Your stomach doesn't lie. Your appetite hasn't grown. Food containers have shrunk.
Familiar brands, such as Tropicana orange juice, Kraft Singles American cheese and Hebrew National beef franks, are playing the shrinking package game, said Tod Marks, senior editor and shopping expert at Consumer Reports.
"Of course, manufacturers all give valid reasons for downsizing a product's size, but not the price," he said.
While Marks agreed the rising costs of ingredients, labor and maintaining manufacturing facilities are all plausible reasons, he does wonder why, "When manufacturers start skimping when costs go up, how come they aren't more generous when costs hold steady or fall?"
Are consumers aware of this trend? Perhaps. But they are more worried about their wallets.
A study done by John Gourville, professor of business administration at Harvard Business School, confirmed consumers reported greater sensitivity (or awareness) of price than of quantity.
Even in the bathroom
Another product to fall victim to shrinkage is Scott toilet tissue.
The old roll was 115.2 square feet, and the new roll is 104.8 square feet — a 9 percent reduction. Even though it has less paper, the new package still touts 1,000 sheets per roll.
How can there be less paper on the roll and the same amount of sheets? Are the sheets smaller?
"The manufacturer assures the consumer the reason is because the improvement increased the fiber by 10 percent," Marks said.
Unfortunately, once the manufacturer that holds the market share for a product downsizes the product, other manufacturers of the same product follow suit.
Smoke and mirrors
While most consumers picked up on the packaging change to their favorite ice cream pretty quickly, manufacturers can be slick at disguising the downsizing.
"One cereal manufacturer left the height and width of the cereal box unchanged but cut down on the depth of (the) cereal box," Marks said.
Cereal is stacked on the shelf with the front of the box facing out, so you probably wouldn't notice the change when taking the box down off the shelf, he said.
Yoplait yogurt manufactures an original yogurt and one called Whips! — both varieties packaged in the same size container. The difference: Original contains 6 ounces of yogurt, and the Whips! has only 4 ounces in the container. You'll pay the same price for both containers.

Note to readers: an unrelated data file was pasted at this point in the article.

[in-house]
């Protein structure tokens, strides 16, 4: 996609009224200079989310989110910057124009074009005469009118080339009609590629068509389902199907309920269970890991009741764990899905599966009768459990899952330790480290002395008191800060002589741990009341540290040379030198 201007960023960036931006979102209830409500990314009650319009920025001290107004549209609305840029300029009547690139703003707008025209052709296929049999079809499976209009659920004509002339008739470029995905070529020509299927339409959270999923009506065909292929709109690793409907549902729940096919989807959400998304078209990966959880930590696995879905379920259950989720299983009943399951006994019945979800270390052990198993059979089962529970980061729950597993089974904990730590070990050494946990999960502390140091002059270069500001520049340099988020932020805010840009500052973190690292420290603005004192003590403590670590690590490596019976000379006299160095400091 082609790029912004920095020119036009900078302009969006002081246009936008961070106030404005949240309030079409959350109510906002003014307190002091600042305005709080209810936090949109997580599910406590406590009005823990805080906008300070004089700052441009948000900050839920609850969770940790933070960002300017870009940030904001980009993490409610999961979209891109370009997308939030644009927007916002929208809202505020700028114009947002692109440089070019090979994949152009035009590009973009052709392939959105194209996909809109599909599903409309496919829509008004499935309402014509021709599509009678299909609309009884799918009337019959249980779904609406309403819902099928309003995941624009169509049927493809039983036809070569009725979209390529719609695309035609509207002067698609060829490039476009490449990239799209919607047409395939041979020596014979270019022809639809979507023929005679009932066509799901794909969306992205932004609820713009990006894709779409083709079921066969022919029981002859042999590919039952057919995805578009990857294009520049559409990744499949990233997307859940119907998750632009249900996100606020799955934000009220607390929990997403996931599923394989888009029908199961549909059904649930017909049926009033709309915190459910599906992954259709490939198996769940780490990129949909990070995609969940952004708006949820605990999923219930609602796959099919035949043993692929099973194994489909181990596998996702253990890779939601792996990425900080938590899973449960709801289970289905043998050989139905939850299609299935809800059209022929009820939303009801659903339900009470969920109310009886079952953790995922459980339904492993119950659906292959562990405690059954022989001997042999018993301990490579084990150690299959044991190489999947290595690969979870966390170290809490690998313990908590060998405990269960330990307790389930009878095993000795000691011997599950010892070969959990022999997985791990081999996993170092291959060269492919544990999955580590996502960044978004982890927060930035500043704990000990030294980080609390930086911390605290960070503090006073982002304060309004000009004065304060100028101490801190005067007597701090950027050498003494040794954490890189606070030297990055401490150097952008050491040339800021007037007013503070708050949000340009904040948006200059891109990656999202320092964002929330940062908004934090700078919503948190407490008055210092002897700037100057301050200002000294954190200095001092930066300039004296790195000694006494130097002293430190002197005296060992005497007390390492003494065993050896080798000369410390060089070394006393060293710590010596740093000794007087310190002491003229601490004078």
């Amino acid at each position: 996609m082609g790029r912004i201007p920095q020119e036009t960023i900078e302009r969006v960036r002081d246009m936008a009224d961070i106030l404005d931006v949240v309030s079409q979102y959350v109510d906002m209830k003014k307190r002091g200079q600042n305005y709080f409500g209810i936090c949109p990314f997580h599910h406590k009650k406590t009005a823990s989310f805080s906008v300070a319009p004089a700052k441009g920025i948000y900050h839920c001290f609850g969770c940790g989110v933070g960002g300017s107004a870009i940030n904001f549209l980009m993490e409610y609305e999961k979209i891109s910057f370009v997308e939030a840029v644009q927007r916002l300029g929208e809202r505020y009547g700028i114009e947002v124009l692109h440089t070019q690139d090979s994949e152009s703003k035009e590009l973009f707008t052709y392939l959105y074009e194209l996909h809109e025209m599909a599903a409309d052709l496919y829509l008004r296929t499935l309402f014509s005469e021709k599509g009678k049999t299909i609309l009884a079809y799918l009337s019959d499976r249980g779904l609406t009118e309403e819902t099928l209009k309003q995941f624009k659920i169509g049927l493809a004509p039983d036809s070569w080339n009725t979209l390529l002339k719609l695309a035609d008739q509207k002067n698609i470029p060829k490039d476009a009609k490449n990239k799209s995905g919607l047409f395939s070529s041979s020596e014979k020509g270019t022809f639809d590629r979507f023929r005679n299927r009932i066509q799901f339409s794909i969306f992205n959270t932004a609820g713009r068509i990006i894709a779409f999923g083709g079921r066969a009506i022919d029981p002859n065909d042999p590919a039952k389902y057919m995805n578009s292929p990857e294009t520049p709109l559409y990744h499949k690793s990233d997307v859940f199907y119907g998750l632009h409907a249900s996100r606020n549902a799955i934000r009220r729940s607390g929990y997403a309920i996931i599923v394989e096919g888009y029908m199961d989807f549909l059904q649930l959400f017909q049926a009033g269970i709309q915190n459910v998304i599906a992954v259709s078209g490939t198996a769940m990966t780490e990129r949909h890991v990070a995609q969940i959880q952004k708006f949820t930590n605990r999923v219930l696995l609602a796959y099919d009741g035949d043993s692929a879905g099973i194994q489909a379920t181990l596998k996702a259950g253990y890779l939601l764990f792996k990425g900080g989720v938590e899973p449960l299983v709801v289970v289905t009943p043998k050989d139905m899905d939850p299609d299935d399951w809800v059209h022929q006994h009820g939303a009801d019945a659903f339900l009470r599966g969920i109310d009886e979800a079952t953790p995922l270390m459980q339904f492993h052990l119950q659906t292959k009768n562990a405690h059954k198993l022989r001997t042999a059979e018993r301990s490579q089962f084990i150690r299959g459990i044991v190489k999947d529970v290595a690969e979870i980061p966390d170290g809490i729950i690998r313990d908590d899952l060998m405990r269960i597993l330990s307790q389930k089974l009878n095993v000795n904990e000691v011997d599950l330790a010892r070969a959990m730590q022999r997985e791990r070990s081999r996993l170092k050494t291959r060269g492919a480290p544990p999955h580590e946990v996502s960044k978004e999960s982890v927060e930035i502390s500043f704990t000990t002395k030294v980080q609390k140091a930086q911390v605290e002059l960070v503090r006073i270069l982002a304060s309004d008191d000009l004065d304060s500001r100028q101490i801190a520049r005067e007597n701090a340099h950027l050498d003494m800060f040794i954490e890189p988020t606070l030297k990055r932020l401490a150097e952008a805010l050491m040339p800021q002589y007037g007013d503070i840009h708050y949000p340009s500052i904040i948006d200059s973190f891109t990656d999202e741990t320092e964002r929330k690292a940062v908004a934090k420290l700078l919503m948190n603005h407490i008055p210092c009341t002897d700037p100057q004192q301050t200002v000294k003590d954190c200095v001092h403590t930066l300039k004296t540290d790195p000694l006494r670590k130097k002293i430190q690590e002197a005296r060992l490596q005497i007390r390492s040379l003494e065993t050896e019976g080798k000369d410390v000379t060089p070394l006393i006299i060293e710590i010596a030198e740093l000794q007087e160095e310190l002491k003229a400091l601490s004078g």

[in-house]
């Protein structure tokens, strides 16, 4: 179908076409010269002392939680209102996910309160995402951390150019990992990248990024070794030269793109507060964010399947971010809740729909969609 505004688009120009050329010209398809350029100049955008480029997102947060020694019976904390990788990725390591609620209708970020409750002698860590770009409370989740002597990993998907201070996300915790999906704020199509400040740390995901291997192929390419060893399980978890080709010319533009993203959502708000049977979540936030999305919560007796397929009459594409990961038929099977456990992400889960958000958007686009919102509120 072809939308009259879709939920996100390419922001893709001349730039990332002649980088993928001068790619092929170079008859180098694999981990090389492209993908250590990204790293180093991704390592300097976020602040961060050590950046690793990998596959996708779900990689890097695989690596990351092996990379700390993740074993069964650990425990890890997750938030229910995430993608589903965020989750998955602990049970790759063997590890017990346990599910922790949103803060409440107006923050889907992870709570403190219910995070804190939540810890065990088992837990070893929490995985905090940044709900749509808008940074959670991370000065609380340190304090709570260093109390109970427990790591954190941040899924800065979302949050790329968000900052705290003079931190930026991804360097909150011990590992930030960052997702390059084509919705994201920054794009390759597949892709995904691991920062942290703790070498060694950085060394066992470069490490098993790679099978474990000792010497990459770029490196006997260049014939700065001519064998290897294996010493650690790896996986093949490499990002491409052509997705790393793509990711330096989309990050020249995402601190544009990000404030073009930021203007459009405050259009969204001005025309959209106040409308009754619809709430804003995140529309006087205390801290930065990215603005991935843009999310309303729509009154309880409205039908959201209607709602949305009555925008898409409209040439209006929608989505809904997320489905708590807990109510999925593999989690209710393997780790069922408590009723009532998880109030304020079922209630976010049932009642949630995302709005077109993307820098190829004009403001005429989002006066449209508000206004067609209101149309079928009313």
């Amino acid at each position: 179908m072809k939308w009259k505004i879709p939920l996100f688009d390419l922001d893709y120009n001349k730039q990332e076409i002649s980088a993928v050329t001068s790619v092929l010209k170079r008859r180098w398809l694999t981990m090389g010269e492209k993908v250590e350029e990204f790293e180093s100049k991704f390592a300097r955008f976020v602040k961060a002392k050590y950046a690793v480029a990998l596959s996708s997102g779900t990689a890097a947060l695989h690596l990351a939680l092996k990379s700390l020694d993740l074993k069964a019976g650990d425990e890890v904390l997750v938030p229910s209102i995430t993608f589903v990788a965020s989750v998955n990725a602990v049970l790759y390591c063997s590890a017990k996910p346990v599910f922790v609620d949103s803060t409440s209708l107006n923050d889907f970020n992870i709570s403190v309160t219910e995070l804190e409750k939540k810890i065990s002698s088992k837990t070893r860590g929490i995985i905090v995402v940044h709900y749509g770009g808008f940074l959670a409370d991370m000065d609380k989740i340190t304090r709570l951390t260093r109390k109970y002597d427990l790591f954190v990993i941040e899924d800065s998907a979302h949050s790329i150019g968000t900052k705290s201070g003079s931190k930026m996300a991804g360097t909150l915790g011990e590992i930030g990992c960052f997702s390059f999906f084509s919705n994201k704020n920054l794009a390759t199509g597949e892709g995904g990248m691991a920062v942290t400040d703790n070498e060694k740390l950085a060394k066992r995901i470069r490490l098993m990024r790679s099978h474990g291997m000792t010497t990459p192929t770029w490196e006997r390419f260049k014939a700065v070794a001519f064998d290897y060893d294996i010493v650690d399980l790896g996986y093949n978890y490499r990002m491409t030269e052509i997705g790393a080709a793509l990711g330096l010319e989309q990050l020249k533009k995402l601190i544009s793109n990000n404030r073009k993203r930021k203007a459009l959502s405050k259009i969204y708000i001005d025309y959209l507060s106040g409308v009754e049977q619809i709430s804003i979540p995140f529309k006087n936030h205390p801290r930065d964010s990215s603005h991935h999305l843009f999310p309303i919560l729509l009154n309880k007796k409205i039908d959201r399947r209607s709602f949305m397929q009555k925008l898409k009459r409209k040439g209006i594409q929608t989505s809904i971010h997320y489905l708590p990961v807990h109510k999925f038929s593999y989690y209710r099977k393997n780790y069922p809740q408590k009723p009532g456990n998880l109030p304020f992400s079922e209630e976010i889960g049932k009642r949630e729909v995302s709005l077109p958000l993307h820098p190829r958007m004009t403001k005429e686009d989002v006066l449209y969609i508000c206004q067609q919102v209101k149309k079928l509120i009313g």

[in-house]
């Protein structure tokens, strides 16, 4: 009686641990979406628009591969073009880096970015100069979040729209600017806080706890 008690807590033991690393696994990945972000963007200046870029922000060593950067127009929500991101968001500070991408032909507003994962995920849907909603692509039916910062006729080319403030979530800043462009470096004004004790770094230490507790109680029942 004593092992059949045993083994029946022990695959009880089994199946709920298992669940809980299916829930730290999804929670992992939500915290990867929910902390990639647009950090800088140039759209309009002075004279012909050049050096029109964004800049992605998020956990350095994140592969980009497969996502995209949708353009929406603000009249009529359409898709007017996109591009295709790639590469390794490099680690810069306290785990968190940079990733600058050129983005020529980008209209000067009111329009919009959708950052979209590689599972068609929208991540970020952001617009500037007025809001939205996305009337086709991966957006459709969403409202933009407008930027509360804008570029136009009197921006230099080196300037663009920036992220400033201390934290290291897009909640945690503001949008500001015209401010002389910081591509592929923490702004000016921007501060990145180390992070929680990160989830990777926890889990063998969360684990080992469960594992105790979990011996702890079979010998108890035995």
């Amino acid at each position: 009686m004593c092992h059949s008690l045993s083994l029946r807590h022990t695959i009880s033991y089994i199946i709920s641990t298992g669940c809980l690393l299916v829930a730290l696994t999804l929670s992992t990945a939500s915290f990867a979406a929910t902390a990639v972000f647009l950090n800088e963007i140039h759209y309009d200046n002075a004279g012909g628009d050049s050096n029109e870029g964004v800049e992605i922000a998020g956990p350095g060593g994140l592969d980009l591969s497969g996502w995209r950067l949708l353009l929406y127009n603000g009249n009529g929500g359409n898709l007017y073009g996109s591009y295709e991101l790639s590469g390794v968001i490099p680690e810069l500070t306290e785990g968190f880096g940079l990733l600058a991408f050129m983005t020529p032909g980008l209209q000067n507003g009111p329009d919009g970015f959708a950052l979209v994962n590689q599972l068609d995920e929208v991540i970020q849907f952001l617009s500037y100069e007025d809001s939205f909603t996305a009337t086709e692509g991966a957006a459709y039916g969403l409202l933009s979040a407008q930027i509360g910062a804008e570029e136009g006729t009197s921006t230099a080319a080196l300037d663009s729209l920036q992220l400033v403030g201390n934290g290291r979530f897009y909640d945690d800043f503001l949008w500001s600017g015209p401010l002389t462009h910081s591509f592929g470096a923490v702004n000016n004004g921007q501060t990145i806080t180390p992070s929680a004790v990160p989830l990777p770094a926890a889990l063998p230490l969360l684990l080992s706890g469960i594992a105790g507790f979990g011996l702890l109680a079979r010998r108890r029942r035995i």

Why are they in the same size container? According to Yoplait, the reason is because Whips is full of air bubbles to give the yogurt its whipped consistency. These air bubbles fill up the container.
Nitrogen keeps the yogurt light and fluffy, but if you stir it down, it wouldn't nearly fill the container, Marks said.
Remember when you bought a jar of mayonnaise and you were getting a quart of mayonnaise? Not anymore. Same jar — but now you get 30 ounces instead of a quart.
Because it is only 2 ounces and the jar is the same, most consumers probably won't notice, he said.
Next time you grocery shop, take a look at the bottom of a jar of peanut butter, Marks advised.
With the rising cost of peanut butter, manufacturers are cutting back on the ounces of peanut butter, but not the size of the jar.
"The jars have what is called a false bottom," Marks said. "Turn the jar over, and you will see an indent in the bottom of the jar."
The indent takes up room in the jar, leaving less room for the peanut butter. But how many people turn over the jars to look for something like that?
End of standardization
"Consumers are becoming aware of downsizing, but it isn't easy to figure out which products have shrunk," Marks said.
Why? Because so few packaged goods come in standard, recognizable sizes now.
If you buy either Tropicana or Florida's Natural brand of orange juice, you are now getting less sunshine. Both companies have shaved 5 ounces off their half-gallon cartons of orange juice. The reason: last winter's freeze in Florida. Faced with the choice of raising the price or dropping the package size, the companies chose the latter.
Tropicana answered Consumer Reports' inquiries by saying the decision was based on consumer research, which showed people preferred to keep the same price and get a little less juice.
One last example — one that Kraft Foods strongly defends — is its boxed macaroni and cheese.
While the box size is the same, the ounces can differ depending on which noodle shape you buy. The elbow pasta contains 7.25 ounces, and the spiral or any licensed character-shaped noodle contains 5.5 ounces. Yet they all sell for the same price.
The shapes are more expensive and are a premium product, the manufacturing process is more difficult than the elbow pasta and the company manufactures more of the elbow shape, said Lynne Galia of Kraft Foods Corporate Affairs.